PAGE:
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Medical Imaging Effective Library Research: 5. Research databases

Online tutorial introducing you to the skills and techniques needed for effective library research

The core databases for your subject are:

 

 

These resources can help you find clinical evidence to support your research and practice:

 

 

 

 

 

Databases provide access to scholarly research, including journal articles, conference proceedings and books.

 

 

Databases

What is a database?

Research databases enable you to see what has been published in the area you are researching. They contain detailed records of thousands of journal articles, book references and conference proceedings. These records usually include the article title, authors, abstract (a brief summary), keywords (to enable your search to find it) and more.

Why should I use a database?

  • They are a valuable way of searching for published scholarly research across a wide number of sources
  • You can build complex searches using sophisticated search interfaces. There will be plenty of options to refine your searches, ensuring that the results are likely to be relevant to your needs
  • They contain huge numbers of records, and thus provide comprehensive subject coverage
  • They also provide frequent (often daily) indexing, and so are very up to date

There are many different databases. Their interfaces will all vary, and they may use different terminology.

However, they all have similar features. Once you are familiar with these, you'll be able to find your way around different databases. You can see the main features in the examples below.

This is what a standard database interface looks like:

Once you click the Search button, the results page appears:

For more information and top tips on searching Web of Science, see the tutorial.

It is important to note:

  • Some databases provide full text access to the articles themselves.
  • Some databases are primarily indexes or bibliographic databases, and although they provide information about the content of a journal article, they may not provide full-text access to the actual article itself.
  • Some databases are a mixture of full-text and indexed/bibliographic access.

 

So, when searching databases, be prepared for an extra step. 

After finding a relevant article or book you need to check whether you have access to that item, either in print or in full-text online.  Many of the databases will have a Check for this at Exeter button; clicking on this link will check whether we have access to the item.

 

For more information and top tips on finding the full text, see the How to access full text articles libguide.

Key Medical Imaging Databases

Medline (EBSCO), AMED and Cinahl all use the EBSCOhost platform.

Watch the EBSCOhost search tutorial to get to know the platform.

Medline (Ovid) uses the Ovid platform.

Watch the search tutorial to get to know the platform.

For more information on searching Ovid, see the tutorial.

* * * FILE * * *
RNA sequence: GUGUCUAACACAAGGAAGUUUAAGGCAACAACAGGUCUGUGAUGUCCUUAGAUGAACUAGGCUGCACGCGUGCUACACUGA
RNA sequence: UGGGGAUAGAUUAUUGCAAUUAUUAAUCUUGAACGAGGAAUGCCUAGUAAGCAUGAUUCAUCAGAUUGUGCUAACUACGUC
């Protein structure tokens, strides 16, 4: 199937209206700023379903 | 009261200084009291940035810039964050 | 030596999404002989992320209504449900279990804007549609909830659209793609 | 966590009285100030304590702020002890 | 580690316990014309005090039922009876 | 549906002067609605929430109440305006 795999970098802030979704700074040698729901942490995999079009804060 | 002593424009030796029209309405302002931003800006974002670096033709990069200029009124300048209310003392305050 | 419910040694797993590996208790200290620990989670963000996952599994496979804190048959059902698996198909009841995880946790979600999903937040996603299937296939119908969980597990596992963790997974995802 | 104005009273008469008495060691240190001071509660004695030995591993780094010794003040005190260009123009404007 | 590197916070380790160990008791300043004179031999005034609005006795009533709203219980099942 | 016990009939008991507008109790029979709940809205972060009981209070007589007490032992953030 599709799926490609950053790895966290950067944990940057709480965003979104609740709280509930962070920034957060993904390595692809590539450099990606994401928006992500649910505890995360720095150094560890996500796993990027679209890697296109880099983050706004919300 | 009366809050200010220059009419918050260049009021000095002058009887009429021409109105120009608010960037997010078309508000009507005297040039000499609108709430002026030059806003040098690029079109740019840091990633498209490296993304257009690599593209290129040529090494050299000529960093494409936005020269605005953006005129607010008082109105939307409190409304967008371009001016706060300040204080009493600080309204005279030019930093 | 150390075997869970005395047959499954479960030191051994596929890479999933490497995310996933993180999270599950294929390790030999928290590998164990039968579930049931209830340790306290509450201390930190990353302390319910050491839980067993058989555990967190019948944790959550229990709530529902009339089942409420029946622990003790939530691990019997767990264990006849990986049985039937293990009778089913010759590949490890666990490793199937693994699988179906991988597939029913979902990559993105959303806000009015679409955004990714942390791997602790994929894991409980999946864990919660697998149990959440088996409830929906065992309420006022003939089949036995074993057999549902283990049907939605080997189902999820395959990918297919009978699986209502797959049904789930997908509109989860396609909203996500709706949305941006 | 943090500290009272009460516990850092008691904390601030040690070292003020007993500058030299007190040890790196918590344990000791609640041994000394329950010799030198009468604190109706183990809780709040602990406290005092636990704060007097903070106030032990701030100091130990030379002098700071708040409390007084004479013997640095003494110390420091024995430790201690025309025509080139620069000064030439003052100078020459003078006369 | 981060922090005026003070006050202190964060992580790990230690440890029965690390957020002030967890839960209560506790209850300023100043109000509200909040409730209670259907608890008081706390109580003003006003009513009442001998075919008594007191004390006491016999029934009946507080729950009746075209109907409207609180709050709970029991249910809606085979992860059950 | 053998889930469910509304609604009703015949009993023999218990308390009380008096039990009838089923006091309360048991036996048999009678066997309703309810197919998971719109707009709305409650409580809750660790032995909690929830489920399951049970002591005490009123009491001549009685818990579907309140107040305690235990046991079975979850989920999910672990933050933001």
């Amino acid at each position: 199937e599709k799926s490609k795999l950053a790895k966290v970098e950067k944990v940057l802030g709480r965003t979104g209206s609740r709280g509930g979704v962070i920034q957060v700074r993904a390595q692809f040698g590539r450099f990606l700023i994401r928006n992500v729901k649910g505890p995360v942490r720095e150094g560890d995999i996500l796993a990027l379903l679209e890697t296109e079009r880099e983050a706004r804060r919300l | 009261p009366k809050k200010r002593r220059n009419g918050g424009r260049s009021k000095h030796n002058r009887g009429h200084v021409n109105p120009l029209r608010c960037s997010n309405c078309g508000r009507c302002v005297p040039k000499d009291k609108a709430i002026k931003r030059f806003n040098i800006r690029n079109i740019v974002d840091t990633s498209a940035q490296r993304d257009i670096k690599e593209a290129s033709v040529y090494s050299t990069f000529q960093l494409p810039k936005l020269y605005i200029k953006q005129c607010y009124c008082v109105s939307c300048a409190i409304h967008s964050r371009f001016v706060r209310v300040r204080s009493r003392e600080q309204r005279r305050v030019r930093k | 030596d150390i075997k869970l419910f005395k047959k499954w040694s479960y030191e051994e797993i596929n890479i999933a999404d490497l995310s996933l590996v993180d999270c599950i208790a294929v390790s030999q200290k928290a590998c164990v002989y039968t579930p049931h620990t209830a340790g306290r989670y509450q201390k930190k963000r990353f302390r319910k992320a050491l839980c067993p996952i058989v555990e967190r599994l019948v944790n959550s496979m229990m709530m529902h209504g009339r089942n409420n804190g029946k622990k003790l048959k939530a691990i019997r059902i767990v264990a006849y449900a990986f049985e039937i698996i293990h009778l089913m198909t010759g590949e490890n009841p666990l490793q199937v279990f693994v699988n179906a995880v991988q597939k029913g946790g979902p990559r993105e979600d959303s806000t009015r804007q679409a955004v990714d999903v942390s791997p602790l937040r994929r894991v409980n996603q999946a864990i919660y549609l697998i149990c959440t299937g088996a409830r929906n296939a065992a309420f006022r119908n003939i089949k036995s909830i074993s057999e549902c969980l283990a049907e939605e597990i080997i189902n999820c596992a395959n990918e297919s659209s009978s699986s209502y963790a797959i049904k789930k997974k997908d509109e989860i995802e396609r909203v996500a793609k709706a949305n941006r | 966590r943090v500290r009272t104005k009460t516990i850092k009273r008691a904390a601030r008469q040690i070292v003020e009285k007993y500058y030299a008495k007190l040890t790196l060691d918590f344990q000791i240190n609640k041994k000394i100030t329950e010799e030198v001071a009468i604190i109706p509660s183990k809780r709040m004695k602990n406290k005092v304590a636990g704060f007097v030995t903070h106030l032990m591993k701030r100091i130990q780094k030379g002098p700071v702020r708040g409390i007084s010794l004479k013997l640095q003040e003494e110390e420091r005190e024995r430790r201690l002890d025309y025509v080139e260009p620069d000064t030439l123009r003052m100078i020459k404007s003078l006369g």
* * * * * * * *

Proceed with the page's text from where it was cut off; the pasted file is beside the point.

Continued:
Medline (PubMed)

A quick start guide to using Medline (PubMed) can be found here.

There are a number of useful features and tools available to improve your search. Some of the key features are highlighted in the following tabs. For additional tips on how to use these options see our guide to Medline (PubMed). Take the Medline (PubMed) tutorial to put these tips into practice.

Once you have run your search, there are several useful features you can use in PubMed. Click on the sections on the left hand side to find out more about some of them.

You can use the Send to menu to manage your search results.

Send to Clipboard

This is a way of temporarily saving your results (the contents of the Clipboard will be lost after 8 hours of inactivity).  You can select the references you want to save - or don't select any if you want them all - and then choose Send to Clipboard. 

Once you have saved your items you can continue searching, and access your results again by clicking on the clipboard link on the right hand side.

Save searches permanently by creating an account with My NCBI.

Send to email

Select the option to send to email. You can choose in which format you would like to receive your results (it is useful to include the abstract).

Send to citation manager

You can use this option to send your results to referencing managing software, such as EndNote.

 

From Display Settings, select a sort by option. Sort options include: Recently Added, Publication Date, First Author, Last Author, Journal, Title and Relevance.

N.B.The recently added date is the date a record was initially added to PubMed, not the publication date.

My NCBI saves searches, results, your bibliography, and features an option to automatically update and e-mail search results from your saved searches.

Click the My NCBI Sign In link, located at the top right of the page header, to sign into My NCBI or register for an account.

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